[Regarding “Side Effects: Local Handling of COVID Vaccine Troubles Breeds Medical Mistrust,” Jan. 12, Xpress]: The article includes the experiences of several people who have developed serious problems after vaccination. It accepts that these were caused by the vaccine and suggests that there is significant underreporting of adverse effects due in part to the actions of clinicians and hospitals to minimize the actual rates.
This is an important question; in my view, the survey and analysis that the newspaper provided in its article is inadequate, as it does not provide a basis for estimating the rates of significant adverse events.
The COVID-19 vaccines were deployed because of the clear evidence of the serious effects of COVID-19 infections and adequate evidence that, in the short term, the benefit of the vaccines in preventing serious COVID-19 infections was great and their serious adverse effects rates were sufficiently low to justify widespread use.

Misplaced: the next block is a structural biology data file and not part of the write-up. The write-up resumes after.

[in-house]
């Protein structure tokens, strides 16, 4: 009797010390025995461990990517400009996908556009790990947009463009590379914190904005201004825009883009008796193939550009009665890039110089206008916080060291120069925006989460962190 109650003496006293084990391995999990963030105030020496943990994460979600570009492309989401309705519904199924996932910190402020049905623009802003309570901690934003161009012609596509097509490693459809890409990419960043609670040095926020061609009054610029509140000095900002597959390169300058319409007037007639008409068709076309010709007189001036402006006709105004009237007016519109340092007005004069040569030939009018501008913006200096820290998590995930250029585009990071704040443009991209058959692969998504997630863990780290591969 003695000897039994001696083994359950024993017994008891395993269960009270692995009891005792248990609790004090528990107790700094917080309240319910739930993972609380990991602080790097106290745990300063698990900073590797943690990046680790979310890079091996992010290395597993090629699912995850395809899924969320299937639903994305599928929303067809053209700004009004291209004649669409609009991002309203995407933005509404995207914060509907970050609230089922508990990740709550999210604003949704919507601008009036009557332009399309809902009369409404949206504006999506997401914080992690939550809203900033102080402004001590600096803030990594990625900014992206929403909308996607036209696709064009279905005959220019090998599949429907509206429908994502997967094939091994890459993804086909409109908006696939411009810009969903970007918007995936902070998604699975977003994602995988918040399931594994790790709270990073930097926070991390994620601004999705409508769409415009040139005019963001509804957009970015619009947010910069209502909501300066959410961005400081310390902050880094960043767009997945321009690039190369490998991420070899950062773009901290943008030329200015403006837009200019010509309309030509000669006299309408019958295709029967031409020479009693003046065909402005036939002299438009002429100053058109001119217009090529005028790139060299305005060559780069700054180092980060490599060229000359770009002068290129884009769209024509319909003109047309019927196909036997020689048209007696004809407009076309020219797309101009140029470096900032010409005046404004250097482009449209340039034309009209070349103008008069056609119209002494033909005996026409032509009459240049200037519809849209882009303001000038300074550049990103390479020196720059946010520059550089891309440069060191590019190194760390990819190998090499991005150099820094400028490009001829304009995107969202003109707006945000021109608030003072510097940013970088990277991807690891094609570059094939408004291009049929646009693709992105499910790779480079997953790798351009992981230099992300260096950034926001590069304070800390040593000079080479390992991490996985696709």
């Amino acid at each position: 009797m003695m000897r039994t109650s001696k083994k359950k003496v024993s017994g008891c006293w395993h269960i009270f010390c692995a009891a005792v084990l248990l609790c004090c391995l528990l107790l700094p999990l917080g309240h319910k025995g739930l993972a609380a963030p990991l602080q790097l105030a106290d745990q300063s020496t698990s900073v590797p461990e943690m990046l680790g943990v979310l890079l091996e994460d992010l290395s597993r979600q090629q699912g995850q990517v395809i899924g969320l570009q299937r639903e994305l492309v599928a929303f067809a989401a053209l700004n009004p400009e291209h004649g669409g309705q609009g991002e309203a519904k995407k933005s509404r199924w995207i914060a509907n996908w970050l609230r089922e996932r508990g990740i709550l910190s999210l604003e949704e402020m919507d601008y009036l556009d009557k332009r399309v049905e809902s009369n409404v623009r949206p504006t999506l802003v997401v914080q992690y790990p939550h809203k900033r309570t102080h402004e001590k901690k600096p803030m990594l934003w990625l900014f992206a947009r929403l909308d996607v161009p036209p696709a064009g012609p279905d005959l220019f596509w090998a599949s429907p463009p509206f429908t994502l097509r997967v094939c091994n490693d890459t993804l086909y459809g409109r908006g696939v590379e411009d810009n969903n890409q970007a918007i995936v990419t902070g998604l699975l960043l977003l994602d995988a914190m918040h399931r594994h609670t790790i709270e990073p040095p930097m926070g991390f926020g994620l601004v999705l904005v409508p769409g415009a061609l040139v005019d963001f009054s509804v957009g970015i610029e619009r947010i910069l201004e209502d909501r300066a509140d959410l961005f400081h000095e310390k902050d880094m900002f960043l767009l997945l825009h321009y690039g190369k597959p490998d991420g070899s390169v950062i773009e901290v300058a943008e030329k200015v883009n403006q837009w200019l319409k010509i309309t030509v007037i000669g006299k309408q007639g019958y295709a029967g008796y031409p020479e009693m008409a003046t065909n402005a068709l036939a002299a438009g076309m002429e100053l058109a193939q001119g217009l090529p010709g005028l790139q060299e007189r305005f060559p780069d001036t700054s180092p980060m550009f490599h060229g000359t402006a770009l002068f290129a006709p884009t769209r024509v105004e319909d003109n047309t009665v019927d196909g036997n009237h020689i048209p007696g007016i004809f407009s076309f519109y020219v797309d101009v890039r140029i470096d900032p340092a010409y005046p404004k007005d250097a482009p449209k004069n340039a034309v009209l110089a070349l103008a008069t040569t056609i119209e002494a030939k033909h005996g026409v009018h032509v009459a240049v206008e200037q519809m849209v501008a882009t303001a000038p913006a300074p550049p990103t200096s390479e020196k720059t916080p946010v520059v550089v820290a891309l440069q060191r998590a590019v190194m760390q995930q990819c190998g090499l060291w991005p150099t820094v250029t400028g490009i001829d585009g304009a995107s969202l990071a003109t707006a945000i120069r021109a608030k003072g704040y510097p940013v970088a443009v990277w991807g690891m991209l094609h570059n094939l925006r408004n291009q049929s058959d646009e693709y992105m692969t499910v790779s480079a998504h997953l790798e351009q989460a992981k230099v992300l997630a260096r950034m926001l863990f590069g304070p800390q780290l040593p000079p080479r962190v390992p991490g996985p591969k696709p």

I consider the Mountain Xpress a valuable local newspaper and believe its articles can influence the beliefs and actions of many viewers, including affecting decisions on vaccination.
As a retired pediatrician with experience as a medical review officer at the Food and Drug Administration and in drug development in the pharmaceutical industry, I am keenly aware of the importance of vaccine safety.
As an individual physician, I propose that the newspaper work with clinicians (including the Western Carolina Medical Society and the North Carolina Medical Board) and with the N.C. Division of Public Health epidemiologists to adequately review case reports from our area and present an updated article.
— Stephen Rinsler, M.D.
Editor’s response: Thanks much for raising your concerns. We were unable to estimate local rates of significant adverse events because federal Vaccine Adverse Event Reporting System data is only searchable at the state level. However, our reporting found multiple serious local events that had not been reported, and previous research, including the Harvard Pilgrim Health Care study cited in the story, indicates that vaccine adverse events are widely underreported.